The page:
shaped the square of Dattatreya. The two museums behind the Dattatreya temple lying opposite known as “Brass and Bronze” and “wood carving” signifies the ancient craftsmanship of Bhaktapur history. The four-story building of the wood carving museum also popularly known as Pujari Math (Hindu Priest House) is the best example of master craftsmanship.
Its main door leads towards courtyards which are decorated with richly carved pillars, windows, and a fine Newari house interior. On the other side, one can see the collection of ancient Malla houseware and ritual metalware in the Brass and Bronze Museum.
These museums are part of the Durbar square National Art Gallery where you can observe with the same ticket or vice-versa.
The square hosts quiet side streets leading to the off markets, and narrow alleys discovering more monuments and temples. Peacock window located at the eastern side lane of the Pujari Math taking towards the narrow alleys is popular among visitors.
The masterpiece peacock window is one of the intricately designed wooden windows, also called Mona-Lisa of Nepal. The best-preserved windows show the body of the peacock at the centre and its widespread feathers filling in the circular window.
After taking sight from this magnificent window one can see the many miniatures of wooden peacock windows of different sizes hanging on the wall and many small souvenirs shops, thangka painting, a group of women knitting, the yarn spinning lady and many more activities of local peoples will make your day worthwhile than any other square.
Taking towards the north of Dattatreya temple, one can see the three-tiered Salayan Ganesh temple, the deity with the head of an elephant is worshipped every morning and gets crowded in every festival. As per Shiva Purana, Ganesha, after getting back his life with the elephant head, was blessed by shiva with a boon that he would be worshipped first before starting any work.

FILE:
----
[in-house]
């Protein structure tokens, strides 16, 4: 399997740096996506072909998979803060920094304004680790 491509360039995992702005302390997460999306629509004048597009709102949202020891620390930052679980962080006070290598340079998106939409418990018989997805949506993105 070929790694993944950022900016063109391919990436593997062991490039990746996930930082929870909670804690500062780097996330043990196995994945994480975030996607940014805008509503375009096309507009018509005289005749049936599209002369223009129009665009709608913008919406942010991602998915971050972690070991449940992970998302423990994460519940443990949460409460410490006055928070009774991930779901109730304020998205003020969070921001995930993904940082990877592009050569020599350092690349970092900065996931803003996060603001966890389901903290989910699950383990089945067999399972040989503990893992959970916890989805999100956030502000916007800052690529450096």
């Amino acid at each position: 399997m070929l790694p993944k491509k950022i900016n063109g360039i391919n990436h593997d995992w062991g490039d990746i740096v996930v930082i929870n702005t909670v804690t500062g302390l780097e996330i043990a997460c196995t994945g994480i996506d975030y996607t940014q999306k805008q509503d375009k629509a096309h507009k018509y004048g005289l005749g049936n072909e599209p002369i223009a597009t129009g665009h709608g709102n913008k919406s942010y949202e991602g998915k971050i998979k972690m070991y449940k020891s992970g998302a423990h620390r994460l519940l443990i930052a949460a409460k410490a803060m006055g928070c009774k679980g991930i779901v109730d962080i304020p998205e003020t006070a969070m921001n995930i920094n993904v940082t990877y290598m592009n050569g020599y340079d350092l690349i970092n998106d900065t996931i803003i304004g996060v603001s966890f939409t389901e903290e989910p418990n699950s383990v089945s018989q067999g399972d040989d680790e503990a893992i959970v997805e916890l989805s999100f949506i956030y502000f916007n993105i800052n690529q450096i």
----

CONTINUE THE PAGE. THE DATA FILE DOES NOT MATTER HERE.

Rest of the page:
Beside the temple, a giant man-made pond dedicated to Lord Ganesh is located, named the Ganesh Pokhari (pond). The open space around the pond is equally busy with shops and street vendors.
If you go around 5 min further from the Salayan Ganesh temple, you can find another popular temple of Bhaktapur called Navadurga temple which is famous for nine Durgas composed of Mahakali, Kumari, Barahi, Bramayani, Maheshwari, Vaishnavi, Indrani, Mahalakshmi, and Tripurasundari.
Durgas are the various demonic manifestations of Goddess Parvati. Every year, the people perform a dance of the Nava Durga, the masks are kept in this temple for the Nava Durga Dance in Dashain.
Around 150 meters away, east of Tachapal, the Wakupati Narayan Temple is situated, built-in 1667 AD has a unique specimen of pagoda architecture dedicated to Lord Vishnu. The temple displays more or less five Guards mounted on pillars in a line.
This temple is considered the temple of the harvesting god by the local Jyapus (Newari farming subcaste). Recently this temple has gold plating on the roof plate adding its importance to the people. Lying close to the Chamasing gate, this temple is one of the eye-catching monuments to many visitors.
Nevertheless, this square is beautifully preserved with ancient art and artefacts. The square is alive with tourists and local people going about their everyday business. Visitors are fascinated with the best-preserved fine piece of woodwork of ancient Nepal, where one can find the perfect gift to take home. It is said, a visit to Bhaktapur would not be complete without a visit to Dattatreya Square.
By Urmila Jadhari[contact-form-7 404 "Not Found"]